President's Pages in Princeton Alumni Weekly
October 10, 2001
These are excerpts from my remarks at Opening
When I think of the beginning of a school year, the images that immediately come to mind are those of my childhood in Canada: the glory of autumn leaves, a sharpness in the air that foreshadows the winter to come, new school shoes, sharp long pencils, clean notebooks in which I write my name with high expectations that tomorrow I am going to learn something that will change my life, the pure joy that comes from learning. Each of you is here today because, based on your own unique qualities that cannot be captured by test scores or lists of accomplishments, we believe that you have the capacity to experience that joy, and then to go out into the world and make a difference.
To prepare you to take up that challenge of making a difference, the university intends to give you two of the greatest gifts it can bestow: the gift of discovery and the habits of mind of a scholar. A Princeton education is built around two seminal ideas: a broad liberal arts education in which one simultaneously pursues a deep understanding in one chosen discipline while at the same time receiving broad education in the arts, humanities, social sciences, natural sciences and engineering. The second idea is that learning should be an act of discovery. It is not sufficient to amass information in your head, analogous to making deposits in a mental bank. That kind of learning is transitory and ultimately hollow. Rather we intend for you to seek knowledge by understanding how it is generated. Lasting learning is fundamentally an active process. It requires an engaged mind, a curious mind, an open mind, a persistent mind. It means that you don’t take things on faith, but rather question everything. So, as you go about this year, I urge you to keep foremost in your minds two questions: “How do you know that?” and “Why?” If you are asking those questions, you will be taking active charge of your own education.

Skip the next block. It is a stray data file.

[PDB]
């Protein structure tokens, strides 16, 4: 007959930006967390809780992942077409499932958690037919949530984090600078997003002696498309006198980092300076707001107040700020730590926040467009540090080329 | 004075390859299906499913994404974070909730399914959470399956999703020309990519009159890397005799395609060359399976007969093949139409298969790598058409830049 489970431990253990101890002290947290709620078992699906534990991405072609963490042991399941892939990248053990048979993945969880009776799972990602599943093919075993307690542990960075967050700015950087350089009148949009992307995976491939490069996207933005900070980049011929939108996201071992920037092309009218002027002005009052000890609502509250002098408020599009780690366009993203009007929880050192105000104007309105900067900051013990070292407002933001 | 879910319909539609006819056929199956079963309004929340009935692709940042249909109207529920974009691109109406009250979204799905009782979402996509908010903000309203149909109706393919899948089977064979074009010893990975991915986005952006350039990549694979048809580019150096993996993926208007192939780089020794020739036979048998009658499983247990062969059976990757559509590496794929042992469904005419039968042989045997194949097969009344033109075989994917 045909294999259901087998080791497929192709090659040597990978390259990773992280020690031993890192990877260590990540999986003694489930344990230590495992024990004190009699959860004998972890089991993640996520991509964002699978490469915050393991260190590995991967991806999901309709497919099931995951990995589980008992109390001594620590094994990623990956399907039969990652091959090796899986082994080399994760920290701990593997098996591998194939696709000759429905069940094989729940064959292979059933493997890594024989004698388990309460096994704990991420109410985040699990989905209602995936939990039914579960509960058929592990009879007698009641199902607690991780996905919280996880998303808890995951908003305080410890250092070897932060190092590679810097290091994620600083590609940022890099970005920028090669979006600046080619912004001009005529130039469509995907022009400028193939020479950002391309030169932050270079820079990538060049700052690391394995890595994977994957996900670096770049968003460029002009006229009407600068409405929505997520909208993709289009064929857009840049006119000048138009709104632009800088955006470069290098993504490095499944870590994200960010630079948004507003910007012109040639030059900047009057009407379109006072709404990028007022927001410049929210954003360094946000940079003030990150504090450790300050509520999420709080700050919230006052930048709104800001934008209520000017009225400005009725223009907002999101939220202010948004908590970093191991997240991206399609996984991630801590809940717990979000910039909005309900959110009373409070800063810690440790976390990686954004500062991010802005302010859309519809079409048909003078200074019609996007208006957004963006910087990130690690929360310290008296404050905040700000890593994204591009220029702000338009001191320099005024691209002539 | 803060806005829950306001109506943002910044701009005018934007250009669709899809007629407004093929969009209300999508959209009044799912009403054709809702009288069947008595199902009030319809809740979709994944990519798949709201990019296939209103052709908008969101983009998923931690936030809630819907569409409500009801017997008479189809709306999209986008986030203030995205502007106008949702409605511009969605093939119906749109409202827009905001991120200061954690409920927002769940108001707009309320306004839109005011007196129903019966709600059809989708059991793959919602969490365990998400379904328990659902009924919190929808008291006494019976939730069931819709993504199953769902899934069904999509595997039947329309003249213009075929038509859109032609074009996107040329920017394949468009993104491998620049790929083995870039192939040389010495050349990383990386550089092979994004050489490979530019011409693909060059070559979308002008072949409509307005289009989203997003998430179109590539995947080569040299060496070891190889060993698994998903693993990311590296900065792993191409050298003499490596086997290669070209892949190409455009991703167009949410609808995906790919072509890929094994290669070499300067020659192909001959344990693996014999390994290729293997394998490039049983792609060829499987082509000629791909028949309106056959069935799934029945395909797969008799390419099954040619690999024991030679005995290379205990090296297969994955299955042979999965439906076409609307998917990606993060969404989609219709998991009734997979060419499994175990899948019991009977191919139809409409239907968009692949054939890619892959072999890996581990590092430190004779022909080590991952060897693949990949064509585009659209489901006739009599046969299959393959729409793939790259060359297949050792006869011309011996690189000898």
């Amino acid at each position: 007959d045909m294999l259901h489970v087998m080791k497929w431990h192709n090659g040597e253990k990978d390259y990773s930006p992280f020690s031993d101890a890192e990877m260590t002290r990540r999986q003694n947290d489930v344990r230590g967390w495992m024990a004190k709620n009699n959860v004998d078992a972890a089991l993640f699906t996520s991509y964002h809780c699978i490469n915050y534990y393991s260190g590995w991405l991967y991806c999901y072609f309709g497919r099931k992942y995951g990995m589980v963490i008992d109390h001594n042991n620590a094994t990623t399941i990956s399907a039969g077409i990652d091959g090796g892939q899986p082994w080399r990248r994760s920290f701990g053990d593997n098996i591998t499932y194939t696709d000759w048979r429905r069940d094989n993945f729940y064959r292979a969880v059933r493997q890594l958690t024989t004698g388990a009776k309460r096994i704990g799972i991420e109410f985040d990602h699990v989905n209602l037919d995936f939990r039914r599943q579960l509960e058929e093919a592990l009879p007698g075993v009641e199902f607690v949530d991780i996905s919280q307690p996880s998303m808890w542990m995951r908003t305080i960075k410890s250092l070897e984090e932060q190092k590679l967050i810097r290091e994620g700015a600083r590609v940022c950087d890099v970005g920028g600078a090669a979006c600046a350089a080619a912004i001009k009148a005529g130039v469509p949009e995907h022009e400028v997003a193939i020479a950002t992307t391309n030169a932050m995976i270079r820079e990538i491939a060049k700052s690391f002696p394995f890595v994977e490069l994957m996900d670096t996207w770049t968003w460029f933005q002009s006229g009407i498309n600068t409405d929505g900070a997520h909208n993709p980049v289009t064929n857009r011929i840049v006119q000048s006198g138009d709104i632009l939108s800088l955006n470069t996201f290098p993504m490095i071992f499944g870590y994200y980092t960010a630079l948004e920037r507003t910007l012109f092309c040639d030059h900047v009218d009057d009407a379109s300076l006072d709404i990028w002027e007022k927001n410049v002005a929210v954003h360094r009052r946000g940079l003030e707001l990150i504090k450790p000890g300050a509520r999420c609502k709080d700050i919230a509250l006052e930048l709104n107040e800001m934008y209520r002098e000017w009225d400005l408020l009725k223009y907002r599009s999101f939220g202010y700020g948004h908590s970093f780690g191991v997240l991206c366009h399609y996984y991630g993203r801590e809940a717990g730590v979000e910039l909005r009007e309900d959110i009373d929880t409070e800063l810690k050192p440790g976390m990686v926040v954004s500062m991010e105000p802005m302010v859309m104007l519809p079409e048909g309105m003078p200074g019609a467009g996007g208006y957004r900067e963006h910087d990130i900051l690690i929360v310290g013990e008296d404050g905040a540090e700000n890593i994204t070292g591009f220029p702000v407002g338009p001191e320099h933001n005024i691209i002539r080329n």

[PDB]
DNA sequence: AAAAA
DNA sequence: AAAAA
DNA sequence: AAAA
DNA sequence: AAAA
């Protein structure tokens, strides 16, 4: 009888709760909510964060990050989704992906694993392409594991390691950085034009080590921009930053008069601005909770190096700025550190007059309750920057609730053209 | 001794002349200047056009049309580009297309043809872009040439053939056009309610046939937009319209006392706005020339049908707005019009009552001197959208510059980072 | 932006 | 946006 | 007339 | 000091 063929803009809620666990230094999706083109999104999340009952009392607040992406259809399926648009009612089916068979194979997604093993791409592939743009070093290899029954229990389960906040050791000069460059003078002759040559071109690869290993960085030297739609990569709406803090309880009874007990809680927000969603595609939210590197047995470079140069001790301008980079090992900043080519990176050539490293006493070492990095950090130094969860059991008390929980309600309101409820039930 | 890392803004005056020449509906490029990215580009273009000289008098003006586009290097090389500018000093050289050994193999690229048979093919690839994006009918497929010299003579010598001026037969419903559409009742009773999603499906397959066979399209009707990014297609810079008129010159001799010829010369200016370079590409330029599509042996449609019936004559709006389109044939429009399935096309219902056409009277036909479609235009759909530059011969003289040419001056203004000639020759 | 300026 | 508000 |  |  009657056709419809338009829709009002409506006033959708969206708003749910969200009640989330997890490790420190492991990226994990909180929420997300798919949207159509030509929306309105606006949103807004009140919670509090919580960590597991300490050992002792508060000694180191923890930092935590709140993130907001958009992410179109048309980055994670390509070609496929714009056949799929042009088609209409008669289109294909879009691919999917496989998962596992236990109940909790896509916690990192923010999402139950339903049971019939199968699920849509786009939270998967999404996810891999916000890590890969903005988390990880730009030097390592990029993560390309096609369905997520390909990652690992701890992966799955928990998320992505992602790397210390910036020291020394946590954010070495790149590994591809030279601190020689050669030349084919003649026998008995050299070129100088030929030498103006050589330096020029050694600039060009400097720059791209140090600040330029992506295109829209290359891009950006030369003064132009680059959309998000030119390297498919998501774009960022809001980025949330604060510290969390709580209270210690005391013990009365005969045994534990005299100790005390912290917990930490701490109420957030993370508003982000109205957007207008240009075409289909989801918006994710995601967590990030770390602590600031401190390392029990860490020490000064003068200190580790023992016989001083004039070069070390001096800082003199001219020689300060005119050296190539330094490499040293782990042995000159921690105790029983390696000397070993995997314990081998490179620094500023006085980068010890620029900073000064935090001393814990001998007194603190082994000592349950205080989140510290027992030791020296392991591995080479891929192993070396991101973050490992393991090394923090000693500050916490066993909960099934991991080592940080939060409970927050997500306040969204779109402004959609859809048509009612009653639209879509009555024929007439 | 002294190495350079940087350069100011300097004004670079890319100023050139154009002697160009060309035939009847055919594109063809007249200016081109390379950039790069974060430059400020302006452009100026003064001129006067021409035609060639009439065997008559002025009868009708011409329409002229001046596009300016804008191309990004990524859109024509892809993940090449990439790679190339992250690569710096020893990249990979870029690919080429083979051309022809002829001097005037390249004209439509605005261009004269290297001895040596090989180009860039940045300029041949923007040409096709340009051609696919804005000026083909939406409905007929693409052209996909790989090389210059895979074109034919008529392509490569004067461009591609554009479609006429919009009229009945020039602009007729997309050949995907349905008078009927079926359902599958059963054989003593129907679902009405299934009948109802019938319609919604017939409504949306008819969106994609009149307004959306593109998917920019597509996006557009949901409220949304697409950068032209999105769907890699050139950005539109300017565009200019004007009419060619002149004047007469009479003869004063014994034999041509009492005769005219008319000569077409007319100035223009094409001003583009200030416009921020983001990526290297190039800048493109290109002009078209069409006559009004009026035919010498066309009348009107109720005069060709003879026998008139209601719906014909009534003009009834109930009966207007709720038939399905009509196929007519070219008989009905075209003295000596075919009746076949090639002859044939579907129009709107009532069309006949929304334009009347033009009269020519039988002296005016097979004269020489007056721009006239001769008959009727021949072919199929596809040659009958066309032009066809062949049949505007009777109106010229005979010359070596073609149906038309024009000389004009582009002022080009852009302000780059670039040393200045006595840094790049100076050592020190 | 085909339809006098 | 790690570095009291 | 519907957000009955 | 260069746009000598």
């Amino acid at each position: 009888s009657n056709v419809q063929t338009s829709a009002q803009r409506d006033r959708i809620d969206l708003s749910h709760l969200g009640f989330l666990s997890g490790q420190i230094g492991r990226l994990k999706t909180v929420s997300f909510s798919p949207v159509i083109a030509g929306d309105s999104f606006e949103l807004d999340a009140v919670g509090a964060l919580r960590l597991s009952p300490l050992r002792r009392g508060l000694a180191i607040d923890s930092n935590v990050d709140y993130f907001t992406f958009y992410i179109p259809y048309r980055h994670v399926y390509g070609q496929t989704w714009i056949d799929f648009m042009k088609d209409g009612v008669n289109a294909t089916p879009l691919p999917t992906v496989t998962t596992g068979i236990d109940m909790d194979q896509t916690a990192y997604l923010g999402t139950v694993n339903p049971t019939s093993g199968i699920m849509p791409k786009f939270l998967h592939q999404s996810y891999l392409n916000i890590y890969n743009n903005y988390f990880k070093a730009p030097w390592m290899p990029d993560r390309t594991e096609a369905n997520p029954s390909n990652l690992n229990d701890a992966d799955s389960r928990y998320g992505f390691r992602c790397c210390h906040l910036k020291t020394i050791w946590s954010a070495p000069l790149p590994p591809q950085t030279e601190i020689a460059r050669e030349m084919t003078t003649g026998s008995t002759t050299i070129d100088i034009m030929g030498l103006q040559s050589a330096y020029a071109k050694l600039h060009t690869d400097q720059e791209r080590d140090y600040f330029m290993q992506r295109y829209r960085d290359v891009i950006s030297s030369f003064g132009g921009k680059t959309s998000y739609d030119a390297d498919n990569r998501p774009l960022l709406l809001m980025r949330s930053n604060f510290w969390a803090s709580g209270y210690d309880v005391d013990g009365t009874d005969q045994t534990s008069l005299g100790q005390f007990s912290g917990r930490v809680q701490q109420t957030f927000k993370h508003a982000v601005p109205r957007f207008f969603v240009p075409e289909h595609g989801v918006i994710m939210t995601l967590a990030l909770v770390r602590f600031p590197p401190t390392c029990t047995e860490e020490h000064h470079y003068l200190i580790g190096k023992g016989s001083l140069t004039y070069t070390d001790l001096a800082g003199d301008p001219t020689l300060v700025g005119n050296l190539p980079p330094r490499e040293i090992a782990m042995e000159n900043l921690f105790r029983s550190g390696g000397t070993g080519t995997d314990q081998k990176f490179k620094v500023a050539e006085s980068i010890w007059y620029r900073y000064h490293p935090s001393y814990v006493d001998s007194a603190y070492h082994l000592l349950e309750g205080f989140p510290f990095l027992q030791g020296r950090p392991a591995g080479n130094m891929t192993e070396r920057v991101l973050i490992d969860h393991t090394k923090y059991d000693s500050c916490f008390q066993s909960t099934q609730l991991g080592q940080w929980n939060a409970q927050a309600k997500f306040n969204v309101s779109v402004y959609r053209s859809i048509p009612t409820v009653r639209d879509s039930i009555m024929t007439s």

By way of illustration, let me tell you how I came to understand the true meaning of scientific discovery. I was a chemistry major in university in Canada, and by my junior year I was a bored chemistry major; …it was not a good fit for me. I stumbled by chance on a paper in the chemistry library that described a very recent finding of two scientists named Matthew Meselson and Frank Stahl, in which they reported on the mechanism by which DNA, the genetic material, is replicated. The first thing that struck me about the paper was the importance of the question being posed, for each time a cell divides, it must faithfully replicate all its DNA and deposit equivalent amounts into each of the two daughter cells. Now there were only a finite number of possibilities for how this could happen, and whether the answer was A, B or C was not particularly interesting, frankly. But what was absolutely gripping was how Meselson and Stahl discriminated among the options. The experiment they devised was clever, indeed elegant, and it led to an unambiguous answer. What entranced me, so entranced me that I ran over to the biology department to sign up immediately despite the fact that I had never had a course in biology in my life, was not what they learned, but how they went about it: how they discovered new knowledge about the natural world. It was a thing of beauty, and worthy of a life’s work. And most importantly, because I understood how they arrived at their answer, I never forgot it.